For comparison, Amazon, which has always been expensive, trades at 4X sales and the human resource software company, Workday, trades at a whopping 16X. The S&P 500 in aggregate, trades at 2.2X 2019 revenues. It has only been more expensive at this measurement one other time in history. That was in 1999, just before the Dot.com bubble burst. Market leadership is narrowing. The number of stocks that are driving the S&P 500 higher is shrinking. The rally is not broad-based. There are now 504 stocks in the S&P 500. Since the all-time highs first hit last September, 252 of those stocks are higher, while the other 252 are lower. Of those that are higher, 135 of them are up 10% or more. Of those that are lower, 136 of them are down 10% or more. The spread between cheap stocks and expensive stocks is the widest it’s been in 7 decades. The most expensive stocks are doing the best while the cheap ones are apparently cheap for a reason. This was the case 20 years ago too.
We strongly believed that the crash in December was overdone and that an oversold bounce would take place in 2019. We picked our spots to purchase new securities, both equities and fixed income. We’ve also trimmed some positions and out-right sold others. At this stage, the Stock Market has roared much further and faster than we anticipated. We got defensive too early. But as risk managers, our job is to first protect capital while we seek opportunities to grow it. We just don’t see how this momentum can sustain itself and the excessive valuations have us quite concerned about what’s ahead. The gains have been paid forward in our estimation. There is a lot of chasing stocks and talks of a Market melt-up. “Fear of missing out” or “this time is different” attitudes have permeated the Market mentality again. Confidence breeds complacency, and complacency breeds recklessness. High levels of confidence are usually present near market tops, while a lack of confidence is the mark of a bottom. Making money often masks underlying problems. The timing of a bottom is more precise than a top. Fear is a stronger sensation than greed.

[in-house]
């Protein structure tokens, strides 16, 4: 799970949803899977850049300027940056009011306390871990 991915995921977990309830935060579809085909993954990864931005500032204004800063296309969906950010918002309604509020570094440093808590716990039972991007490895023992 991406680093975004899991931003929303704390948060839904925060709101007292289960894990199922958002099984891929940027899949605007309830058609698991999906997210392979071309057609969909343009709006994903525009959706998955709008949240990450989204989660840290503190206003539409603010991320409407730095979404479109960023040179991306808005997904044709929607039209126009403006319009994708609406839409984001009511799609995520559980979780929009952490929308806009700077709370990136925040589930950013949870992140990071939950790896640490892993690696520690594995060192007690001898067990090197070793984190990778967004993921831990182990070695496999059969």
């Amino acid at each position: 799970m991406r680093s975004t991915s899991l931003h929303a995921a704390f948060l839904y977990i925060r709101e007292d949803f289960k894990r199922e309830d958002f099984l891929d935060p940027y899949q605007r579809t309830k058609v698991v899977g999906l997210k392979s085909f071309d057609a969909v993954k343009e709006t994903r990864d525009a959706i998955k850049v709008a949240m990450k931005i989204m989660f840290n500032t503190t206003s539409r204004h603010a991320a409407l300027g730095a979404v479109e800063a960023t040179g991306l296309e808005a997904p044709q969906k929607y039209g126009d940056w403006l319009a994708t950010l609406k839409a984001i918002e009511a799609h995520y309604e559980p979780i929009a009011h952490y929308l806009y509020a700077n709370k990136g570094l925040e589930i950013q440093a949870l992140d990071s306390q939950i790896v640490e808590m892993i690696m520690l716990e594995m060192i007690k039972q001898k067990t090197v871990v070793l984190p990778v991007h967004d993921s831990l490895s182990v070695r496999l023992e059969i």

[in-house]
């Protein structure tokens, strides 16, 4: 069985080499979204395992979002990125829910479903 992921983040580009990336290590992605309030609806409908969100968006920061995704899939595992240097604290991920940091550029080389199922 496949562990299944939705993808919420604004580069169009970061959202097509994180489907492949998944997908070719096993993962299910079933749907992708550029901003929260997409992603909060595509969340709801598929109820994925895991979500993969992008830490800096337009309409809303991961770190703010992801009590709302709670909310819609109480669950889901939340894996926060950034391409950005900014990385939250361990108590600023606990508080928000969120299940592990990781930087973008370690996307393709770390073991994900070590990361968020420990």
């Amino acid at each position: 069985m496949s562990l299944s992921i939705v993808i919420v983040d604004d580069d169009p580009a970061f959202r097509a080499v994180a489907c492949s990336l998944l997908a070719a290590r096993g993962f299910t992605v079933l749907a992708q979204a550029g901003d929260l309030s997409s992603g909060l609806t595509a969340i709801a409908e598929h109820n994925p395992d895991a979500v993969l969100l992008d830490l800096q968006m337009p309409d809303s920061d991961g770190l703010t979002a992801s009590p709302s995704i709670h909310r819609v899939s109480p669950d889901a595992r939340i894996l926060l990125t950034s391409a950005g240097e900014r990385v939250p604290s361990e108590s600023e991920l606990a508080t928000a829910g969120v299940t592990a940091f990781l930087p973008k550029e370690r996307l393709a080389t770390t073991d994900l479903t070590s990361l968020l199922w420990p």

Overconfidence can be an investor’s biggest enemy. It’s only a matter of time. This rally can certainly continue. But the risk-reward balance is decisively skewed towards elevated risk. More often than not, it pays to be skeptical. That’s where we find ourselves. We prefer to be early rather than late.
Have a nice weekend. We’ll be back, dark and early on Monday.
Investing in Knowledge
We are constantly seeking ways to expand our knowledge and stay at the forefront of the investment industry. So this week, our very own Meredith Rosen and Norman Mushkot were on the road at the 2019 Envestnet Advisor Summit, which included a fireside chat on the future of technology in finance with President and CEO of Nasdaq, Adena Friedman as well as an inspirational keynote by General Colin Powell.